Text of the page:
latitude 52º 33' 39.3"N
longitude 9º 55' 54.1" W
It was not long after we left Kilcredaun Point that that Eddie and I journeyed on towards Loophead. We headed back towards Carrigaholt and took the road that pointed east
Loophead is about 10 miles west of Carrigaholt.You have to head east before you can go west again. The Lighthouse is located in a remote area on the west coast of County Clare. You have to admire the sense of humor of the Irish, while driving these country roads. At one occasion we came across a sign near Kilbana, saying this was the last pub before New York, which is truly not the case. Ireland has many points further west than the Loophead area with other pubs.
Our drive was filled with peace and tranquility as we looked out at the beautiful landscape. The further we went, the more isolated we where, and yet it's the isolation and the green fields that bring the inner peace. We travelled through some quaint villages, one being Kilbana, it was a postcard village with Harbor, small village with shops and pubs and a boat on the pier, I wish we had the time to stop and take some pictures. It was getting on in the day, and I wanted to be at the lighthouse while I had some light to shoot.
Not too far from Loophead we stopped to take a picture of an ancient Church and its graveyard, there we met two young ladies from Kenya. They where very pleasant and chatty, as we spoke the usual Irish mist fell upon us. I asked if they were on their way to Loophead lighthouse and they said yes, they also spoke of their stay in Ireland and how they were working and studying in Ireland.
The world has changed in the years I left, the land once very homophobic. Now it has an ever growing foreign population. You would never have seen 2 colored ladies travelling alone in the countryside, nor would you have seen 2 ladies of any color or race travelling alone, they would always have a male escort, That was then, and this is now. A couple of shots, back in the car and off on our way. As fast as the rain had fallen, it dried up again, it was those dark clouds from Kilcredaun that followed us.
Again following the signs we took a turn that led us to some cliffs. We stopped and looked about but no sign of Loophead. I spied two hikers making their way along a narrow path, again two foreign women, The view was awesome, a fresh breeze blew against my face as I looked out to see. I realize I need to slow down and take my time with my photographs. I shoot for my enjoyment and hopefully capture something for others to enjoy.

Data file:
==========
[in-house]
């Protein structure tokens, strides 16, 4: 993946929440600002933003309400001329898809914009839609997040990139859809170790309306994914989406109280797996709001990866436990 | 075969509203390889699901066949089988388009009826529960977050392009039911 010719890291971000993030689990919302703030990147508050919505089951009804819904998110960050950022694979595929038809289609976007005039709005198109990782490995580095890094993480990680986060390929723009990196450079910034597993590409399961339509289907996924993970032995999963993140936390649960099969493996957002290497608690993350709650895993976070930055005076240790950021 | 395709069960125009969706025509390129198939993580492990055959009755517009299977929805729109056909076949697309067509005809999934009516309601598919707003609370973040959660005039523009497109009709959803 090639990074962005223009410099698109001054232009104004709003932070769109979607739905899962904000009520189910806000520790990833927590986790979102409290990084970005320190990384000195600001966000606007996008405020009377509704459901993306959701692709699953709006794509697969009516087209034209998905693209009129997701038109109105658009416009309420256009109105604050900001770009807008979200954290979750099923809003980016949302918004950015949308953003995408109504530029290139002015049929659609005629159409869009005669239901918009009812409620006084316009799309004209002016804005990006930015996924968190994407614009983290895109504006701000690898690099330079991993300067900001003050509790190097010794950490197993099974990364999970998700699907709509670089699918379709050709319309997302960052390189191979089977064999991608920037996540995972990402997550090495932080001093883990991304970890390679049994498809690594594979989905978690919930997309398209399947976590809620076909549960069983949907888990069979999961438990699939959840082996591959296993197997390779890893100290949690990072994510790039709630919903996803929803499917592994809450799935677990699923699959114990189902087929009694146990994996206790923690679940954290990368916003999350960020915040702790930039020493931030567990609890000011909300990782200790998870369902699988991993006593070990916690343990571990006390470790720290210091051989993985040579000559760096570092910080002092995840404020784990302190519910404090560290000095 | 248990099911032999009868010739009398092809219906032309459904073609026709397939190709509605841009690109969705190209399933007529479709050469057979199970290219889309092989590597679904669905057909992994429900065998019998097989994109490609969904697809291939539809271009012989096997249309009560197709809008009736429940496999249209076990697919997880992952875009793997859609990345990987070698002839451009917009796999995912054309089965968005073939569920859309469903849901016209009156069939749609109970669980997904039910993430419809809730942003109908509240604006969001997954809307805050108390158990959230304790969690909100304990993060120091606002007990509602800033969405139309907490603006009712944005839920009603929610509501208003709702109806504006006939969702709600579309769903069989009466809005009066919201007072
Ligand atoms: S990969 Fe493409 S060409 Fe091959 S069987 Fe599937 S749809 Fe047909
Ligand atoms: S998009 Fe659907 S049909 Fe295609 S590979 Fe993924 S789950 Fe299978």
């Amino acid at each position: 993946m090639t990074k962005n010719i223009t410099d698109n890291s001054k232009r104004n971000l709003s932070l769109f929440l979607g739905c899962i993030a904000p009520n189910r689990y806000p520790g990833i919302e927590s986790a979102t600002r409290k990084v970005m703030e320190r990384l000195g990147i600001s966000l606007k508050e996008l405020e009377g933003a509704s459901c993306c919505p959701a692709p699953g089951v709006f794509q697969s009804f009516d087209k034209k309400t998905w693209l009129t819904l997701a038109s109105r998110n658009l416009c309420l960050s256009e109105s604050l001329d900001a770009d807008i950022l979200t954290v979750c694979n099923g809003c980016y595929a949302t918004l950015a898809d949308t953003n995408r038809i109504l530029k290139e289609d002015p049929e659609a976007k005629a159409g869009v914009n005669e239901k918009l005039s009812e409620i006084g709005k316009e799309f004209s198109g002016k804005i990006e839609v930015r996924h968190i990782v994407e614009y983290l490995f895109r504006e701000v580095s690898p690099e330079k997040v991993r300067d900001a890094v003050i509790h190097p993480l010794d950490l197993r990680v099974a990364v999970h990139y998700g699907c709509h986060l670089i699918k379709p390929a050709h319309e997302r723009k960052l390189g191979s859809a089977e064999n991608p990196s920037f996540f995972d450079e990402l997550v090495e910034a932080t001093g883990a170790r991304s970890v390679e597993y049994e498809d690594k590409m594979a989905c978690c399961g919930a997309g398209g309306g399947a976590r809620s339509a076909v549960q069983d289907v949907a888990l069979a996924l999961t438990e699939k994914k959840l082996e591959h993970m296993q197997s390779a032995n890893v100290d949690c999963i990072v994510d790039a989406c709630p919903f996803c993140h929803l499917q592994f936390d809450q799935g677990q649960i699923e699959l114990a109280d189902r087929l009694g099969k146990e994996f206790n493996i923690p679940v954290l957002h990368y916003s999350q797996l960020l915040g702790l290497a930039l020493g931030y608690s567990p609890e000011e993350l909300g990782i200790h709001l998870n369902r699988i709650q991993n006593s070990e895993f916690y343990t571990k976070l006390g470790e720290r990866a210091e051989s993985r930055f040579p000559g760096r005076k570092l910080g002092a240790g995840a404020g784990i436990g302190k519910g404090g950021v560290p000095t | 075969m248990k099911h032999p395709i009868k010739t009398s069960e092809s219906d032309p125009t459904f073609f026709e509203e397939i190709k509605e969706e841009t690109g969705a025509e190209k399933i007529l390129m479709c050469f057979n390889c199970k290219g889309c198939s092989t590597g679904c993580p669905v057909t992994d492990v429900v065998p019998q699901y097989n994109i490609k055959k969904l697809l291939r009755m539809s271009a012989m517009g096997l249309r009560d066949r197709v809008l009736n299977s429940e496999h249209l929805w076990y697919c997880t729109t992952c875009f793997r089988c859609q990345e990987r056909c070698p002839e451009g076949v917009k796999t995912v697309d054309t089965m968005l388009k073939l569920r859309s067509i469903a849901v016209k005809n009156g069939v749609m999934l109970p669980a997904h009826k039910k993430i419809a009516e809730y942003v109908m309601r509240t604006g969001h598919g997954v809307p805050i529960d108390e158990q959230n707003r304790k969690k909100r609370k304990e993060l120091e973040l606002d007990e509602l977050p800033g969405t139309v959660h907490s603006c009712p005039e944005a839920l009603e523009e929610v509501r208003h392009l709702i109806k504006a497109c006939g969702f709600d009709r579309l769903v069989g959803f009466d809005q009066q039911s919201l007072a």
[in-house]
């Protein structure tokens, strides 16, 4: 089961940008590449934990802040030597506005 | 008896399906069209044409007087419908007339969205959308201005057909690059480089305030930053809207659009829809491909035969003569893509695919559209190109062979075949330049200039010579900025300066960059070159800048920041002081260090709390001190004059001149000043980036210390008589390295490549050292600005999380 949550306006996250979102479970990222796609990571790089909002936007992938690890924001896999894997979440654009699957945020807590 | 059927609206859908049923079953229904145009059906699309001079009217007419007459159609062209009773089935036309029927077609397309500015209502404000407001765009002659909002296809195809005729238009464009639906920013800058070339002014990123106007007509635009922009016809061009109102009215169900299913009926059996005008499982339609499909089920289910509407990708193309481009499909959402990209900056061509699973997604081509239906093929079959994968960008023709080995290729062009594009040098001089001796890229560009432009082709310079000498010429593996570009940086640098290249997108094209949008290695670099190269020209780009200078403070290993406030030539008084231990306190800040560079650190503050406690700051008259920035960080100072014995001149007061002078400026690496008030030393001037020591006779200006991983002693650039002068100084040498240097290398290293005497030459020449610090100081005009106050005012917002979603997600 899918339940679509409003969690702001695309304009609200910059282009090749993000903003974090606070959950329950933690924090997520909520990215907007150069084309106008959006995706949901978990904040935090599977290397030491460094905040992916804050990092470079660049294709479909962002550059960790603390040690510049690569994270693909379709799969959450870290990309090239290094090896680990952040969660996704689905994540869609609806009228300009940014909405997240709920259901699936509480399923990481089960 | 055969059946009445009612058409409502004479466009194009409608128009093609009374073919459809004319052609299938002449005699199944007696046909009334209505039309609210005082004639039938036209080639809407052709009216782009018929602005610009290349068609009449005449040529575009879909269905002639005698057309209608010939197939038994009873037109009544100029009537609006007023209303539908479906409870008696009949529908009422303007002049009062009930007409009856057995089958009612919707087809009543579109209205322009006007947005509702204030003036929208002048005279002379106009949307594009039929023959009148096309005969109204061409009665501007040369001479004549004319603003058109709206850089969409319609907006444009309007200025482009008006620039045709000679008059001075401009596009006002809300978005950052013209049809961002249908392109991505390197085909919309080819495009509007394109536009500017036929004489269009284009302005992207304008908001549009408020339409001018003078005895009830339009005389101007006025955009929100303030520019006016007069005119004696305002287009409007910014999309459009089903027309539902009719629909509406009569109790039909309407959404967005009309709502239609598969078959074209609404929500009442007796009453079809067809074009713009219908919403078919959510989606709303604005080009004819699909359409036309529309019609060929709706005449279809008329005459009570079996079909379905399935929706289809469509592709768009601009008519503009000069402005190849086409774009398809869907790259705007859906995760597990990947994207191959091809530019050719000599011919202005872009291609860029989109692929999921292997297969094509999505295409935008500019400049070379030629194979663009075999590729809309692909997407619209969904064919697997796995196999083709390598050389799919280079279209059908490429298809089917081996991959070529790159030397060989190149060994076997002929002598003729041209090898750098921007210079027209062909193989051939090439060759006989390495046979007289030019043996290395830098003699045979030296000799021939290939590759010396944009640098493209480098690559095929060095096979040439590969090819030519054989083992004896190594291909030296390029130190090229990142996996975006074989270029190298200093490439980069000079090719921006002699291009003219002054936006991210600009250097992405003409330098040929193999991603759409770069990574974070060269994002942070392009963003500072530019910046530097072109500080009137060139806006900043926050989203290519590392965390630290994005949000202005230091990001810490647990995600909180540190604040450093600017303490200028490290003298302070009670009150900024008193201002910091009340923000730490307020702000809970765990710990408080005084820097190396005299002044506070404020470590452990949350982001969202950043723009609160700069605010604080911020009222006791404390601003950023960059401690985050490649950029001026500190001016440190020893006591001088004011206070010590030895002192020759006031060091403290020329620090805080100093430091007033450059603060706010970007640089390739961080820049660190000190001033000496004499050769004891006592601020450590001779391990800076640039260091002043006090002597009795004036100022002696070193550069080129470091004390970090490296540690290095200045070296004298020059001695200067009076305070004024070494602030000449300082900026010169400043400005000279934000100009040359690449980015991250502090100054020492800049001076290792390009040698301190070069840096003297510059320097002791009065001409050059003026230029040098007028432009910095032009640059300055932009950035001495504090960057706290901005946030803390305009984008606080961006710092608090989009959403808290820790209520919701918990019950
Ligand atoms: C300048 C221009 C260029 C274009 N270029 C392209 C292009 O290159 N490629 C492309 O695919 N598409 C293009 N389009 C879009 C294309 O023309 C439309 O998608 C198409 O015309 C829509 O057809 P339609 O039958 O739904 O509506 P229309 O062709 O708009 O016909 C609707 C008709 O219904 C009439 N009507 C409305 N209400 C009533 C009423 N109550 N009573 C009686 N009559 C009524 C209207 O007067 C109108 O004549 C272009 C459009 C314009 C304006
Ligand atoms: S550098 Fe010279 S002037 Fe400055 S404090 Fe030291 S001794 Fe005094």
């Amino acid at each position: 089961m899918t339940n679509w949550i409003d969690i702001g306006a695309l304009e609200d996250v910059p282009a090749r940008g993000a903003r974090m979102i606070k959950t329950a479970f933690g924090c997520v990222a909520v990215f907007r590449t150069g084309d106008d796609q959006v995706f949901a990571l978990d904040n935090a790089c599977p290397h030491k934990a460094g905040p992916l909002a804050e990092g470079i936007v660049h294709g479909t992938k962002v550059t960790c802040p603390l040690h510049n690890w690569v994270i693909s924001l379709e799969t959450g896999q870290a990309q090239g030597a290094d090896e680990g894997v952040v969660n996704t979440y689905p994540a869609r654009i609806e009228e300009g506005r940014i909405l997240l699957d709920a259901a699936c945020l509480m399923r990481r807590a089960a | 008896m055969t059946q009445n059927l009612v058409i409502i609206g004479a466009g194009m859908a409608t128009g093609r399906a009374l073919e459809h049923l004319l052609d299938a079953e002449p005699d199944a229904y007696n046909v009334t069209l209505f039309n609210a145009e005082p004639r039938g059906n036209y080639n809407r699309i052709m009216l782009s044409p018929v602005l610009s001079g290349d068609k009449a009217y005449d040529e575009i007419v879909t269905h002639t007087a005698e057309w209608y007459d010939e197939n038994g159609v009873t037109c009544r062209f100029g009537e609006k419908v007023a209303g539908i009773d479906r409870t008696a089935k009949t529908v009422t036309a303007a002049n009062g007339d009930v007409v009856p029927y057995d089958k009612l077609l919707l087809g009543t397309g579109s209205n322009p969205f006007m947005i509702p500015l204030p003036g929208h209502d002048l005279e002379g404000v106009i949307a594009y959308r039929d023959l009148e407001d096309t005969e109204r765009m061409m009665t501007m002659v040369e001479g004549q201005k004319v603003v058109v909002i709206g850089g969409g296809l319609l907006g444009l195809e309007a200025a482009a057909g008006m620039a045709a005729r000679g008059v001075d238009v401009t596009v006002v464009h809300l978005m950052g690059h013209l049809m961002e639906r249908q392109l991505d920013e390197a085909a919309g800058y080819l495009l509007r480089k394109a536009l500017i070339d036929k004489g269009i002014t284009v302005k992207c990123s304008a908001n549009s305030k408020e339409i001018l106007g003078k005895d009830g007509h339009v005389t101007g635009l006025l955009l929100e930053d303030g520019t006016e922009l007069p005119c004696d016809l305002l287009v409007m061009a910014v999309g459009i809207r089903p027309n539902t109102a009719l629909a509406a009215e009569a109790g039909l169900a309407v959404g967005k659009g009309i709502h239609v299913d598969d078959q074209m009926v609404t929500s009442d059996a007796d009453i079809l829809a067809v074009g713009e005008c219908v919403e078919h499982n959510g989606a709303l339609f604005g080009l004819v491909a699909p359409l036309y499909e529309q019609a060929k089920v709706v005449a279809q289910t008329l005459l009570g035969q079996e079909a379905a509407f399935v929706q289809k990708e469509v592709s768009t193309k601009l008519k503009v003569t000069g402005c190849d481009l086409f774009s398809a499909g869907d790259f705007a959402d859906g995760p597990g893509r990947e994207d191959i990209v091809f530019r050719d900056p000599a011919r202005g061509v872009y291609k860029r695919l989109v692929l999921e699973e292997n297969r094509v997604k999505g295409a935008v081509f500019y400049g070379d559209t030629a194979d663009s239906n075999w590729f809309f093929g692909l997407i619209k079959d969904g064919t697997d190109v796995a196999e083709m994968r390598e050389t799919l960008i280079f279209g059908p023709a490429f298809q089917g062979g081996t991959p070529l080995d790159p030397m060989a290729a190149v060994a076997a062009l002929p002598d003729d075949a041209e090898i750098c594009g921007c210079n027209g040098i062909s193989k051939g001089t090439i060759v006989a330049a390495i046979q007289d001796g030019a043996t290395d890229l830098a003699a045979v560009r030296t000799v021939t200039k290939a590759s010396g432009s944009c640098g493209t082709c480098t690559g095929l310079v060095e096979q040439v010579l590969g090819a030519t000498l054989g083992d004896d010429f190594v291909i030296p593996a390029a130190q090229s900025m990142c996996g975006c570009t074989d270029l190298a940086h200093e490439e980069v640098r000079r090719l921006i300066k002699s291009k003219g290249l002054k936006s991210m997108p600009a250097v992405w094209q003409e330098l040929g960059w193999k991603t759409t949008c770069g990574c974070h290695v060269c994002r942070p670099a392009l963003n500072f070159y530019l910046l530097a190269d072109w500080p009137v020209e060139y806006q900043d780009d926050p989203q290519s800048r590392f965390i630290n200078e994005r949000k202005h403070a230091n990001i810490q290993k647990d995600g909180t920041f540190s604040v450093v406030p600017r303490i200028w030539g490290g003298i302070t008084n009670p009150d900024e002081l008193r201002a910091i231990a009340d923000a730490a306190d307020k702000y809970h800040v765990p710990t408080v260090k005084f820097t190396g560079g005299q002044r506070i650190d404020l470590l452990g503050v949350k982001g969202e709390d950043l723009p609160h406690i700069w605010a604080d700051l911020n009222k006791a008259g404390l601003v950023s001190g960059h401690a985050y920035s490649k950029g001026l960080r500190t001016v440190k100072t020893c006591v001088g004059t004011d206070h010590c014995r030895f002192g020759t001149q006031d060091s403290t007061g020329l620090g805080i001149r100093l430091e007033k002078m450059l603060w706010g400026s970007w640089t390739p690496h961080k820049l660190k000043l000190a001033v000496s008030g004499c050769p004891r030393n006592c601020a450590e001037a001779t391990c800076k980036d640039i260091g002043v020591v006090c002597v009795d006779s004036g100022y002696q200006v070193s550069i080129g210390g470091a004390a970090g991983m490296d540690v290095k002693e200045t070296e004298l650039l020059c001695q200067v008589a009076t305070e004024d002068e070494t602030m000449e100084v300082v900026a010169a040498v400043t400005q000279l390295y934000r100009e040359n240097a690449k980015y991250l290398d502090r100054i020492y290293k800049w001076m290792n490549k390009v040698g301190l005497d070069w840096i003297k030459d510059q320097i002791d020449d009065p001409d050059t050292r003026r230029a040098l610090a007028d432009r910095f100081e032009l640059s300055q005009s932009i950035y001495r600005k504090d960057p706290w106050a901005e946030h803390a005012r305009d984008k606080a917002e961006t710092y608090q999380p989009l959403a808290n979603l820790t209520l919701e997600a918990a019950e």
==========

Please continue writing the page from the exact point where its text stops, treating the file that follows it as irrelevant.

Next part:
Eddie and I got back in the car, turned back and corrected our journey; I don't believe that a GPS would helped us here. The images are tagged with location data and view on Picasa, with a map. Finally, after long drive down these track roads, Loophead Lighthouse came into view. We drove to a parking lot near the Lighthouse, it was deserted, only a handful of people straggling about. We could not get to the lighthouse itself as it was behind locked gates and enclosed by a barrier of a white washed wall. I am not sure if visitors are allowed during the earlier part of the day, But you can get rental accommodation in the keepers house.
The Loop Head Peninsula is situated on the West Coast of Clare. It is surrounded by the waters of the Atlantic Ocean and the Shannon River. It is a place of outstanding natural beauty, unspoilt by the modern world. With wide-screen views to Kerry Head, Dingle and north to the Cliffs of Moher, Loop Head lighthouse has been an 84m-high local landmark since 1854.
A stone cottage style of lighthouse was first built on the Loophead Peninsula in 1672. It housed the keeper and his family, in 2 rooms and a stone stairway led to the roof where the keeper had to tend a coal burning brazier. This fire burned two cart loads of turf and a cart load of furze each day. By the end of 17th Century, Loop Head lighthouse fell into disuse.
1717, Business men petitioned the Irish parliament for a light to be re-established in Loop head, 1720 the light was once again functional. The daughter of a local landlord Mary Wesby was the first light keeper, her contract was for 3 years. Lloyds of London, the main shipping agents would inform her of the time when a ship would reach the Loophead bearings. Knowing this Mary would schedule when to light the fire on the roof of the building. The fire was indicator to ships where land was. At the same time you had rogue fires being lit to lure the ships to rocks, where they would be plundered.
1802, the cottage was replaced by a tower with 4 rooms and a lantern. 1811 the light keeper had an adjoining cottage. 1854, a new tower was erected and in 1888 the present tower was built. Lamps were lit on top of the tower. Eventually tilly lamps (vaporized oil) were used. 1957, everything was converted to electricity . 1991, the lighthouse went automatic. The last keeper was Brendan from Kilbana